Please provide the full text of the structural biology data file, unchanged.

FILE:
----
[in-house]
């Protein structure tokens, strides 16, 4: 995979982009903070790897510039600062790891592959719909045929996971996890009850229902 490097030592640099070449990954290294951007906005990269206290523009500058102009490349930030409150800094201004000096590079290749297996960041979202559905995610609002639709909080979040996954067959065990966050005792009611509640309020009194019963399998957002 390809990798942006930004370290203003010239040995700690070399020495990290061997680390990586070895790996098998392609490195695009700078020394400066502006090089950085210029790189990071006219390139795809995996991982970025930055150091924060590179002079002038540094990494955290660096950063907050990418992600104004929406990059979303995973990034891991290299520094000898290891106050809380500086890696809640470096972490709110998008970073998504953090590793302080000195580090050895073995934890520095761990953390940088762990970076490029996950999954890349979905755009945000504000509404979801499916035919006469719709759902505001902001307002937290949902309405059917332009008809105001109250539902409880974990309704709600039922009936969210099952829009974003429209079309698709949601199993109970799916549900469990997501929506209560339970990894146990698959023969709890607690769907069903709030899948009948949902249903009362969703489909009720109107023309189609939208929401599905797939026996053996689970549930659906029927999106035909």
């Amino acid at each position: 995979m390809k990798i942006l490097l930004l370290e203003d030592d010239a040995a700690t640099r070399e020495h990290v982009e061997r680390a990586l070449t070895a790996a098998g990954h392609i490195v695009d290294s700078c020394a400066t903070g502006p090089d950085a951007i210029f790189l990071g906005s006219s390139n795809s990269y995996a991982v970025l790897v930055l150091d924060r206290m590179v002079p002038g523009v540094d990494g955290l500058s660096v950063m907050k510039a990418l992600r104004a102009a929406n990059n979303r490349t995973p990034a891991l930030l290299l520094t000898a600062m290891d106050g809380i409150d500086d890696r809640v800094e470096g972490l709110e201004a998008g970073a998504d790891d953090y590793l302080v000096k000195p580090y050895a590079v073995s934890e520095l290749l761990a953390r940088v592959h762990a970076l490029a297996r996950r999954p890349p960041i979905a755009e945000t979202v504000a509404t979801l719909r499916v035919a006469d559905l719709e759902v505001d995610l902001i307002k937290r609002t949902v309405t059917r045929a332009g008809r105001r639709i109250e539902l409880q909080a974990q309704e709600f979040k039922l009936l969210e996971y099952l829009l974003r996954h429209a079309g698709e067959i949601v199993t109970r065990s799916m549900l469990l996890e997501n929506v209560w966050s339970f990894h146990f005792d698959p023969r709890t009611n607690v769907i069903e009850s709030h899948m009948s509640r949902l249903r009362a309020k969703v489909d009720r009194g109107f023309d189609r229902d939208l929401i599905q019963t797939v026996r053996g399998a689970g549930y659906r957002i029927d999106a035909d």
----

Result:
[in-house]
């Protein structure tokens, strides 16, 4: 995979982009903070790897510039600062790891592959719909045929996971996890009850229902 490097030592640099070449990954290294951007906005990269206290523009500058102009490349930030409150800094201004000096590079290749297996960041979202559905995610609002639709909080979040996954067959065990966050005792009611509640309020009194019963399998957002 390809990798942006930004370290203003010239040995700690070399020495990290061997680390990586070895790996098998392609490195695009700078020394400066502006090089950085210029790189990071006219390139795809995996991982970025930055150091924060590179002079002038540094990494955290660096950063907050990418992600104004929406990059979303995973990034891991290299520094000898290891106050809380500086890696809640470096972490709110998008970073998504953090590793302080000195580090050895073995934890520095761990953390940088762990970076490029996950999954890349979905755009945000504000509404979801499916035919006469719709759902505001902001307002937290949902309405059917332009008809105001109250539902409880974990309704709600039922009936969210099952829009974003429209079309698709949601199993109970799916549900469990997501929506209560339970990894146990698959023969709890607690769907069903709030899948009948949902249903009362969703489909009720109107023309189609939208929401599905797939026996053996689970549930659906029927999106035909």
């Amino acid at each position: 995979m390809k990798i942006l490097l930004l370290e203003d030592d010239a040995a700690t640099r070399e020495h990290v982009e061997r680390a990586l070449t070895a790996a098998g990954h392609i490195v695009d290294s700078c020394a400066t903070g502006p090089d950085a951007i210029f790189l990071g906005s006219s390139n795809s990269y995996a991982v970025l790897v930055l150091d924060r206290m590179v002079p002038g523009v540094d990494g955290l500058s660096v950063m907050k510039a990418l992600r104004a102009a929406n990059n979303r490349t995973p990034a891991l930030l290299l520094t000898a600062m290891d106050g809380i409150d500086d890696r809640v800094e470096g972490l709110e201004a998008g970073a998504d790891d953090y590793l302080v000096k000195p580090y050895a590079v073995s934890e520095l290749l761990a953390r940088v592959h762990a970076l490029a297996r996950r999954p890349p960041i979905a755009e945000t979202v504000a509404t979801l719909r499916v035919a006469d559905l719709e759902v505001d995610l902001i307002k937290r609002t949902v309405t059917r045929a332009g008809r105001r639709i109250e539902l409880q909080a974990q309704e709600f979040k039922l009936l969210e996971y099952l829009l974003r996954h429209a079309g698709e067959i949601v199993t109970r065990s799916m549900l469990l996890e997501n929506v209560w966050s339970f990894h146990f005792d698959p023969r709890t009611n607690v769907i069903e009850s709030h899948m009948s509640r949902l249903r009362a309020k969703v489909d009720r009194g109107f023309d189609r229902d939208l929401i599905q019963t797939v026996r053996g399998a689970g549930y659906r957002i029927d999106a035909d």